Julia Longoria

Julia Longoria is a radio journalist from Miami. She got her start in local newsrooms at WLRN and WNYC. She’s also worked at The New York Times and More Perfect, Radiolab’s spin-off about the Supreme Court.

Shows:

Julia Longoria appears in the following:

Who Would Jesus Mock?

Thursday, October 14, 2021

The Atlantic’s Emma Green sits down with the editor-in-chief of Christian satire site the Babylon Bee to talk about mockery and the line between making fun and doing harm.

The True Cost of Prison Phone Calls

Thursday, October 07, 2021

Phone-call fees from incarcerated people generate millions of dollars for states, but children pay the price.

The Original Anti-Vaxxer

Thursday, September 23, 2021

Where does bodily autonomy end and our duty to others begin? In March, The Experiment considered one answer, the story of a 1905 Supreme Court case about government-mandated vaccines.

The Unwritten Rules of Black TV

Thursday, September 16, 2021

The short, uneven history of Black representation on television—from Julia to The Cosby Show to today’s “renaissance.”  

What 9/11 Did to One Family

Thursday, September 09, 2021

Grief, conspiracy theories, and a family’s search for meaning in the two decades since the attacks.

Can America See Gymnasts for More Than Their Medals?

Thursday, August 12, 2021

USA Gymnastics has been undergoing a reckoning over widespread abuse. The Atlantic's Emma Green asks former gymnast Rachael Denhollander whether the sport can shake off that grim legacy.

Why Can’t We Just Forget the Alamo?

Thursday, August 05, 2021

The Texan writer Bryan Burrough set out to debunk the myth of the Alamo, only to find himself igniting a fierce ideological battle over the state's founding legend.

The Myth of the ‘Student Athlete’

Thursday, July 29, 2021

The NCAA was created to protect students, so why have some student athletes gone hungry while their schools have earned millions? 

The Hate-Crime Conundrum

Thursday, July 22, 2021

After 50 years of hate-crime legislation in the U.S., hate-motivated violence is once again on the rise. So where did we go wrong?

The Great Seed Panic of 2020

Thursday, July 15, 2021

Last summer, home deliveries of unsolicited Chinese seeds sent Americans into a panic. Writer Chris Heath has discovered an explanation that many, including the USDA, don’t believe.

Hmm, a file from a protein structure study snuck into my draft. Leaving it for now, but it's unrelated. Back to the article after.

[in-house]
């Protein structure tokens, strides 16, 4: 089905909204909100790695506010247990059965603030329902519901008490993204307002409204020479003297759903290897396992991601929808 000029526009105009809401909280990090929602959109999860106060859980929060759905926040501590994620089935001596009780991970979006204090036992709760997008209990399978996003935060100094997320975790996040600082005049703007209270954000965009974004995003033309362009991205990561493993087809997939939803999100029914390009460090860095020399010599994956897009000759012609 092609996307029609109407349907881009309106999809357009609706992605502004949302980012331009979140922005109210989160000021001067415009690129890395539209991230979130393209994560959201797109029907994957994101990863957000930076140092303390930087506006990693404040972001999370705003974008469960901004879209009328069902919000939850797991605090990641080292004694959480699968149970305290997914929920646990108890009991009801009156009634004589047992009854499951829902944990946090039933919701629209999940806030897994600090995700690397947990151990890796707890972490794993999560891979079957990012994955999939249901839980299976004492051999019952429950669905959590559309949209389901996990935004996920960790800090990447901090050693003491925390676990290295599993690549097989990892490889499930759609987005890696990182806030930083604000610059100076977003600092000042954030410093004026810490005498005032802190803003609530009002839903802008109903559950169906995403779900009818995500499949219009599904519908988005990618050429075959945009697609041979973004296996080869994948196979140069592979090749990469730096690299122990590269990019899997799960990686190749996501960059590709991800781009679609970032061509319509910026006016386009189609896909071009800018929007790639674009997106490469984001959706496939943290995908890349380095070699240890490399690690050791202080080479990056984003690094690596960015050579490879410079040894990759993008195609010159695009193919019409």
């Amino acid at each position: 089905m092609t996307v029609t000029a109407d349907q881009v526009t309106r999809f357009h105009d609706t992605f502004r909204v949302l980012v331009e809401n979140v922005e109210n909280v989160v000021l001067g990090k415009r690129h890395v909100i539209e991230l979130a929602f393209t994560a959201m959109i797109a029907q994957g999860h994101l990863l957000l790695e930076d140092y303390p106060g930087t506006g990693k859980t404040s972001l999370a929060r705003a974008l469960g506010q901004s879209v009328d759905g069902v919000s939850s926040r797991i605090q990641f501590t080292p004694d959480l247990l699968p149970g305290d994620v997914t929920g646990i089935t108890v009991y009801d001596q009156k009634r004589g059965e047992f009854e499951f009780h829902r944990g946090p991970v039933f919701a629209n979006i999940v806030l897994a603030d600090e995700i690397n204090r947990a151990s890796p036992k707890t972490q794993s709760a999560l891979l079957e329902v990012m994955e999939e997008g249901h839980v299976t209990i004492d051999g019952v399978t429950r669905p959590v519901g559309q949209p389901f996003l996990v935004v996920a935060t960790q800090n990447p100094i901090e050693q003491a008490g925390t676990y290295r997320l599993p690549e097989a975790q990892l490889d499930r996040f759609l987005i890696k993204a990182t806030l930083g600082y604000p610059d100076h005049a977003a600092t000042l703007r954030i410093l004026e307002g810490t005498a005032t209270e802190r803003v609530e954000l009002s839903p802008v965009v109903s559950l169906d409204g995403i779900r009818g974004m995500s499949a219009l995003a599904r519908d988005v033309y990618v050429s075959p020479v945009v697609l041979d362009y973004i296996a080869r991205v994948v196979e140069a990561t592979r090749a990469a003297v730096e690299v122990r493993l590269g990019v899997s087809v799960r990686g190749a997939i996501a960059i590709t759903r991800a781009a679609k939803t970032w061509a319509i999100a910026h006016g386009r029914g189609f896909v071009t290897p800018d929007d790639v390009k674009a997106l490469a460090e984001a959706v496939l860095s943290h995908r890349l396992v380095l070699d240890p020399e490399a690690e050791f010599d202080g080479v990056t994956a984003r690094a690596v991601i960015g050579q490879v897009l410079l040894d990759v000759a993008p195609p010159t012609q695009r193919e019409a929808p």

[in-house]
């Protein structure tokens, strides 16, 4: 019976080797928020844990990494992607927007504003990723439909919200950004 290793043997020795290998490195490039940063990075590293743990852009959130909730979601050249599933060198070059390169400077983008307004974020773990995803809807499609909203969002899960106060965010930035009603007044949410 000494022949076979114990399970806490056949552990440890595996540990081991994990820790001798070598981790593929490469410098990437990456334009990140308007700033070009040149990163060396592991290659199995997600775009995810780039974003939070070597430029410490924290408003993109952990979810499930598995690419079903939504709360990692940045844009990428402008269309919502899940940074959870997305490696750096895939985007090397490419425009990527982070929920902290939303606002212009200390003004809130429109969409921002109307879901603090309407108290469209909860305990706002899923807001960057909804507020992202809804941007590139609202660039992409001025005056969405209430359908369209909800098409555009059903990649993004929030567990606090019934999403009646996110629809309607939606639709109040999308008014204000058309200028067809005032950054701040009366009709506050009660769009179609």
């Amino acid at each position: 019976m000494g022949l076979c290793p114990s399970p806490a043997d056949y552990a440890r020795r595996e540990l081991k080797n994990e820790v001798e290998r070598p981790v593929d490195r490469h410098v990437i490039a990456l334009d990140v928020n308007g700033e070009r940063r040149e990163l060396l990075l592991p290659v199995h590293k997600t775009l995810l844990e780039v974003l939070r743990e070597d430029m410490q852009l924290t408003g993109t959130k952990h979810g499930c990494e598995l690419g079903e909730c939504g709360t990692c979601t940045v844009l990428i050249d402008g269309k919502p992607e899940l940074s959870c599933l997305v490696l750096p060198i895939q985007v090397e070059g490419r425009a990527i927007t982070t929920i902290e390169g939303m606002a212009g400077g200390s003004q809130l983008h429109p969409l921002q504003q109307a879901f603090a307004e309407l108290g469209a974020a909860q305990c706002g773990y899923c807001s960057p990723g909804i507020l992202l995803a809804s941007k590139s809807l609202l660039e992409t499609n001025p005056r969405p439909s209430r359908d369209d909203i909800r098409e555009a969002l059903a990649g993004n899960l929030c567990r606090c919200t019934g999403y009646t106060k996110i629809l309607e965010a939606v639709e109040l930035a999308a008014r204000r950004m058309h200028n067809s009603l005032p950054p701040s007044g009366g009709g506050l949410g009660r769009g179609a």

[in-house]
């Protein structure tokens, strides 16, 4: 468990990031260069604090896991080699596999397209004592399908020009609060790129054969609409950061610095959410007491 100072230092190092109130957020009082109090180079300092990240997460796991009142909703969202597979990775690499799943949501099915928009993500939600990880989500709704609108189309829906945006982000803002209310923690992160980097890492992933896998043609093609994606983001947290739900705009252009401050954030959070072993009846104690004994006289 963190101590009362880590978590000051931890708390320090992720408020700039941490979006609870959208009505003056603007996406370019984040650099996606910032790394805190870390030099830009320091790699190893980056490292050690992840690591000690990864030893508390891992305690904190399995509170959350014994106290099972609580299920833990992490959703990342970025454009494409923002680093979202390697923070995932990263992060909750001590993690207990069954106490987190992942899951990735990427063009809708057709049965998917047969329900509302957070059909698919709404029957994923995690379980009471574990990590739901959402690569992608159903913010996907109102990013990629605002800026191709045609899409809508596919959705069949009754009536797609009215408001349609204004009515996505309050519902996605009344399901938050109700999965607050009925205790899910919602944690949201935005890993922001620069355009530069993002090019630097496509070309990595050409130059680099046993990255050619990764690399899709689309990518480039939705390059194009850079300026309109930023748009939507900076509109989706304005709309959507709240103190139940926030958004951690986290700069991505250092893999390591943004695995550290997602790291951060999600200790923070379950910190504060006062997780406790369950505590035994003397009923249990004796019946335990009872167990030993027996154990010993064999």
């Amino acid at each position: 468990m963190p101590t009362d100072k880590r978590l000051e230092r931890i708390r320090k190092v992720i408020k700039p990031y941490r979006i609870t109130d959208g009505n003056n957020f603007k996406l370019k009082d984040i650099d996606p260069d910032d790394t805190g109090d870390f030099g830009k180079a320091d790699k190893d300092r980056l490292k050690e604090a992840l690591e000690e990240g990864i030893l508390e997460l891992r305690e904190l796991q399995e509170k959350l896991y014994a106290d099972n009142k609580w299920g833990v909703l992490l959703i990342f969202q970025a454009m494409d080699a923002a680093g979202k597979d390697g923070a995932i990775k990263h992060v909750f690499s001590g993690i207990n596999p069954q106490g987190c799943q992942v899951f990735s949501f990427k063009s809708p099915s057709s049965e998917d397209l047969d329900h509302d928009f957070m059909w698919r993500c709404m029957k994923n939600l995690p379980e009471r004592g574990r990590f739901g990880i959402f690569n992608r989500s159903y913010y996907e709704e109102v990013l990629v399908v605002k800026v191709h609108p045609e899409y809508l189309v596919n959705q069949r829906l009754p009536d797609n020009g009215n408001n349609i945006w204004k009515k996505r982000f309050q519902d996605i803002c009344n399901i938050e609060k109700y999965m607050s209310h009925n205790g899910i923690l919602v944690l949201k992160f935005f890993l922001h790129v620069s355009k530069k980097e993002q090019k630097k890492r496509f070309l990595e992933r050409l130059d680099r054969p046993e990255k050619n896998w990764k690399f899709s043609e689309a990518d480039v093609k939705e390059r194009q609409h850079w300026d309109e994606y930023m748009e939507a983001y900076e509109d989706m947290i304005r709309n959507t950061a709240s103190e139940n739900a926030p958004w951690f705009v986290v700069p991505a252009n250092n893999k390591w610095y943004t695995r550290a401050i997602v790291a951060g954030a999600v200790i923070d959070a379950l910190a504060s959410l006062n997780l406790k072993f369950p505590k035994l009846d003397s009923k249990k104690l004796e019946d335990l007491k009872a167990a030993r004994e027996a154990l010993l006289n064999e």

America Has a Drinking Problem

Thursday, July 08, 2021

Alcohol has been humanity’s social lubricant since 10,000 B.C., but its use as a coping mechanism is distinctly American.

Dr. Ruth on Hot Vax Summer

Thursday, June 24, 2021

After the pandemic, how do we learn to get close to one another again? We ask the renowned sex therapist Dr. Ruth K. Westheimer.

Life, Liberty, and Drugs

Thursday, June 17, 2021

The Columbia professor Carl Hart believes that we can use drugs safely, and that doing so is our American right.

The Ashes on the Lawn

Thursday, June 10, 2021

The tragedy of the AIDS epidemic forced activists to battle their own grief and navigate extreme measures in order to effect lasting change.

One Woman’s Quest for an Orgasm

Thursday, May 27, 2021

On an intimate journey for her own sexual pleasure, Katharine Smyth found herself navigating  a female-orgasm industrial complex long defined by myths about women’s bodies.

How the Evangelical World Turned on Itself

Thursday, May 20, 2021

Christian rapper Lecrae found his faith in a culture where evangelicalism and politics were tightly tied. When he couldn’t live with that anymore, the consequences were devastating.

How The Evangelical Machine Got Made

Thursday, May 13, 2021

White evangelicals have become the most powerful voting bloc in America, one church mailing list at a time. But is the cost of political victory too high?

Here for the Right Reasons? Lessons From '90 Day Fiancé'

Thursday, May 06, 2021

What does a guilty-pleasure reality show teach us about immigration and democracy in America?

What Makes a Murderer?

Thursday, April 29, 2021

A widely criticized legal principle disproportionately puts youth of color and women behind bars. But is it the only way to hold police accountable when they kill?

How RBG Became ‘Notorious’

Thursday, April 22, 2021

In her fight for women’s rights, the then–ACLU lawyer Ruth Bader Ginsburg did something unexpected: She argued on behalf of men.